Objectives of Study Psychiatric epidemiologic studies often include two or more sets of questions regarding service utilization, but the agreement across these different questions and the factors associated with their endorsement have not been examined. The objectives of this study were to describe the agreement of different sets of mental health service utilization questions that were included in the American Indian Service Utilization Psychiatric Epidemiology Risk and Protective Factors Project (AI-SUPERPFP), and compare the results to similar questions included in the baseline National Comorbidity Survey (NCS). Methods Responses to service utilization questions by 2878 AI-SUPERPFP and 5877 NCS participants were examined by calculating estimates of service use and agreement (κ) across the different sets of questions. Logistic regression models were developed to identify factors associated with endorsement of specific sets of questions. Results In both studies, estimates of mental health service utilization varied across the different sets of questions. Agreement across the different question sets was marginal to good (κ = 0.27–0.69). Characteristics of identified service users varied across the question sets. Limitations Neither survey included data to examine the validity of participant responses to service utilization questions. Recommendations for Further Research Question wording and placement appear to impact estimates of service utilization in psychiatric epidemiologic studies. Given the importance of these estimates for policy-making, further research into the validity of survey responses as well as impacts of question wording and context on rates of service utilization is warranted. PMID:18767205

  19. A Review of Acculturation Measures and Their Utility in Studies Promoting Latino Health

    PubMed Central

    Wallace, Phyllis M.; Pomery, Elizabeth A.; Latimer, Amy E.; Martinez, Josefa L.; Salovey, Peter

    2010-01-01

    The authors reviewed the acculturation literature with the goal of identifying measures used to assess acculturation in Hispanic populations in the context of studies of health knowledge, attitudes, and behavior change. Twenty-six acculturation measures were identified and summarized. As the Hispanic population continues to grow in the United States, there is a need to develop rigorous acculturation measures that include health indicators. Findings suggest that multidimensional acculturation scales are robust measurement tools when assessing nationality, cultural awareness, media and language preferences, and health status. Furthermore, aspects of Hispanic cultural lifestyle, such as beliefs about nutrition and physical activity, affect health care utilization, treatment, and prevention. Health communication researchers should consider aspects of cultural values and beliefs, and their impact on health status, for future research and health promotion interventions. PMID:20582238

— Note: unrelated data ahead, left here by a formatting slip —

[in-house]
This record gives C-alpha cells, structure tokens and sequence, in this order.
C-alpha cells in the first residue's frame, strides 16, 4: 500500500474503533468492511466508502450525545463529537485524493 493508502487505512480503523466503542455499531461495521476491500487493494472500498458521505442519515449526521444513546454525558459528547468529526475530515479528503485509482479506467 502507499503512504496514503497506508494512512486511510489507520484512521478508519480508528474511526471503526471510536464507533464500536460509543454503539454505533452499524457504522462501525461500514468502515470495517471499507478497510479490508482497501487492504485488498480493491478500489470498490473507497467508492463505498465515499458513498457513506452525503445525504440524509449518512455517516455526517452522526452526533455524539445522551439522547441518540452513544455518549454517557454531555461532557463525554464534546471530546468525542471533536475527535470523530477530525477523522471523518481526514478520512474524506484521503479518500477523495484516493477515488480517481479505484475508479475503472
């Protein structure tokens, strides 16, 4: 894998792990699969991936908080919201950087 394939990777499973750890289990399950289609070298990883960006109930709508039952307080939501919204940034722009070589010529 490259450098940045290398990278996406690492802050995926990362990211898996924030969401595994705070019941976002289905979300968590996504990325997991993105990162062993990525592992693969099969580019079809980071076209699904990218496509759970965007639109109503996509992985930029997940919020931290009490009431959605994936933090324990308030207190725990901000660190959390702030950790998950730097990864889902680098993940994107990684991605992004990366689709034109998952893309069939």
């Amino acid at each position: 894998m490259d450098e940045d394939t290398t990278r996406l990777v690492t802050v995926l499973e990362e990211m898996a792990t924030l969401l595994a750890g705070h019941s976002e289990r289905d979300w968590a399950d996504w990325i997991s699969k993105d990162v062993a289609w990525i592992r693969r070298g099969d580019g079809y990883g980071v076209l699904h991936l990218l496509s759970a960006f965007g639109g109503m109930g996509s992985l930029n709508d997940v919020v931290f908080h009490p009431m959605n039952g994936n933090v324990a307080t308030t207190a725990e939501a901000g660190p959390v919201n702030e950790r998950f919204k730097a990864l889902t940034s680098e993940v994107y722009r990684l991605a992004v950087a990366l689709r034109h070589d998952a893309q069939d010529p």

20. Effects of Diabetic Case Management on Knowledge, Self-Management Abilities, Health Behaviors, and Health Service Utilization for Diabetes in Korea

    PubMed Central

    Shin, Soon Ae; Lee, Kunsei; Lin, Vivian; Liu, George; Shin, Eunyoung

    2015-01-01

    Purpose This study aimed to evaluate the effects of a case management program for diabetics, using a pre-post comparison design. Materials and Methods The study population comprised 6007 diabetics who received case management intervention in 2006 and were sampled nationwide in Korea. Before and after the intervention, the study population answered questions regarding their knowledge of diabetes, self-management ability, and health behaviors. Body mass index (BMI) was also calculated. Healthcare service utilization for diabetes was extracted from health insurance claim data from 2005 to 2007. Results The case management program significantly improved the study population's knowledge of diabetes and ability to self-manage nutrition, blood glucose monitoring, foot and oral care, and medications. This program also significantly changed the study population's health behaviors regarding smoking, alcohol drinking, and exercise, and BMI was positively affected. In the over-serviced subgroup, there was a significant decrease in the number of consultations (mean=7.0; SD=19.5) after intervention. Conversely, in the under-serviced subgroup, there was a significant increase in the number of consultations (mean=3.2; SD=7.9) and the days of prescribed medication (mean=66.4; SD=120.3) after intervention. Conclusion This study showed that the case management program led the study population to improve their knowledge, self-management ability, health behaviors, and utilization of health care. It is necessary in future studies to evaluate the appropriateness of healthcare usage and clinical outcome by using a control group to determine the direct effectiveness of this case management program. PMID:25510771

  1. Predicting Health Care Utilization among Latinos: Health Locus of Control Beliefs or Access Factors?